I’ve never been a fan of any game, MMO or otherwise, that advertises itself as a “revolution”, or which claims to have “revolutionary” features. Mostly these end up as bullet points during the hype-cycle, spawn some discussion and debate in gaming circles, then fade into oblivion when the developer announces, “Not at launch”. Or that feature is released in a completely bastardized form, barely recognizable from the initial description, and not at all revolutionary. Viva la Revolución and whatnot.
Revolutions, in any form, real or digital, are generally not fun for anyone involved. When it comes to gameplay or mechanics in video games, I’m not sure I’ve ever seen or experienced a truly “revolutionary” idea. And I’d like to keep it that way. Revolution is a complete tear-down of an existing system to replace it with another, presumably more appealing to the oppressed. One, I’m not oppressed in my entertainment choices and, two, I don’t consider disregard for good mechanics an idea worth exploring.
Evolution, on the other hand, is preferable and, at least in gaming, necessary. In many ways it’s a given, considering the relative youth of our type of entertainment and the kinds of people who create them. They continually strive for new and better ways to create fun. Take something, a mechanic or system, a story, a visual style – anything – and push it’s boundaries. Combine it with others, find something new. Make it something more.
These thoughts are all the product of a rather sad revelation; a permanent dissatisfaction with something I very much used to enjoy – crafting in LotRO. The culprit for my disillusionment – All Points Bulletin. I recently gave the game a try during the “Key to the City” open beta event. I’m not going to discuss the game here other than to say that, while I found many things I liked about APB, I just don’t think it’s a game for me. I’ll play through the time I’ve bought (once it launches), and maybe it will change my mind, but I don’t foresee staying with it. I wanted to like it, but it just didn’t click.
However, there was one part of the game that completely blew me away – the part about which everyone is raving. The customization. My word; APB makes City of Heroes’ character customization look almost simplistic. A child’s coloring book next to a masterful stained glass window. Now, considering how lauded CoH is for it’s customization options, how can any other game even compete?
For those of you who may not be familiar, APB allows players to customize the appearance of nearly everything in the game, from your avatar’s physical appearance to their tattoos, clothing, weapons, and vehicles. The tools Real Time Worlds (RTW) created to enable this are marvelous in both their usability and their flexibility; this is an example of the finest in user empowerment, and the industry as a whole (not just MMOs) needs to take a moment to recognize and appreciate what RTW has accomplished. Whether their game succeeds or fails, this system is something that needs to be kept alive.
I spent nearly all of my game time in APB playing around in this system. I struggled at first, but mostly because, upon entering the tools, I had trouble adjusting my thinking to what I was presented. Once I wrapped my brain around what I’d been given, I realized there are no real limits to what is possible. It’s pretty much a game by itself, and I would pay money for an offline version of this tool if it could create just a little bit more than it does now; it creates “decals” that can be placed on nearly anything, and I would want it to create more “objects” that could be shaped and attached to human models.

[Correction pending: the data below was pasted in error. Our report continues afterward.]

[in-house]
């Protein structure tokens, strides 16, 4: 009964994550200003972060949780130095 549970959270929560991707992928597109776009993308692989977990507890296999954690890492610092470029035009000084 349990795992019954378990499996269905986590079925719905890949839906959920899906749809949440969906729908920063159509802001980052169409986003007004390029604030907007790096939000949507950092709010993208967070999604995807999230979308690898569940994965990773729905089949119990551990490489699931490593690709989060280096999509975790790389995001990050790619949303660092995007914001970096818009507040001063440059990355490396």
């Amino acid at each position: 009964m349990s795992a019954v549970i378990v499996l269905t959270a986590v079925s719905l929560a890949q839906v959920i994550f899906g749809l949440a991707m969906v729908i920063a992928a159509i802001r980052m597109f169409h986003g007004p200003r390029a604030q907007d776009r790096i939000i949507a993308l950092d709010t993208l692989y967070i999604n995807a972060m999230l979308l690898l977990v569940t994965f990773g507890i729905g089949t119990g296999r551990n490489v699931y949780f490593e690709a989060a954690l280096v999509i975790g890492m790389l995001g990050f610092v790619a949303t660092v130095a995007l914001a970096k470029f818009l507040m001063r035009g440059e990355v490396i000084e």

After having played with such a powerful system, how can I possibly go back to the Easy-Bake oven that is your standard MMO crafting? “A + B + 2-of-C,*click*, wait for progress bar” and out comes your leather armor. Wow, how…thrilling.
This is not to criticize the artists at Turbine. Far from it. LotRO is one of the most beautiful games I’ve played. The item design, particularly the high-level raid armor sets, are gorgeous and desirable enough to help me want to run through that content, even multiple times when necessary. And I don’t think that a system as extensive as APB would be appropriate within LotRO. But even taking a subset of those tools and making them available to players for crafting would be an amazing step forward.
Can you imagine being able to combine various components of armor or weapons and create new designs? For an example piece of torso armor – a scalemail base, with Elven leather pads in chosen locations, and “upgraded” (i.e. fancier) leather pads at the shoulders and elbows? All with their own colors and surface design or texture? The possibilities are mind-boggling, and the “fun factor” of crafting, in my mind, jumps up several levels. There are numerous additional components to just torso armor – the neck, chest-piece (directly over the sternum), abdomen, and hems, for example – that could all have component options from which to choose. Weapons work just as well: pommel, grip, guard, and blade are all components of a bladed melee weapon.
Implementing this into LotRO, with its existing mechanic for “crafting”, would be difficult to say the least. However, a system like this could still be made to work within the current framework: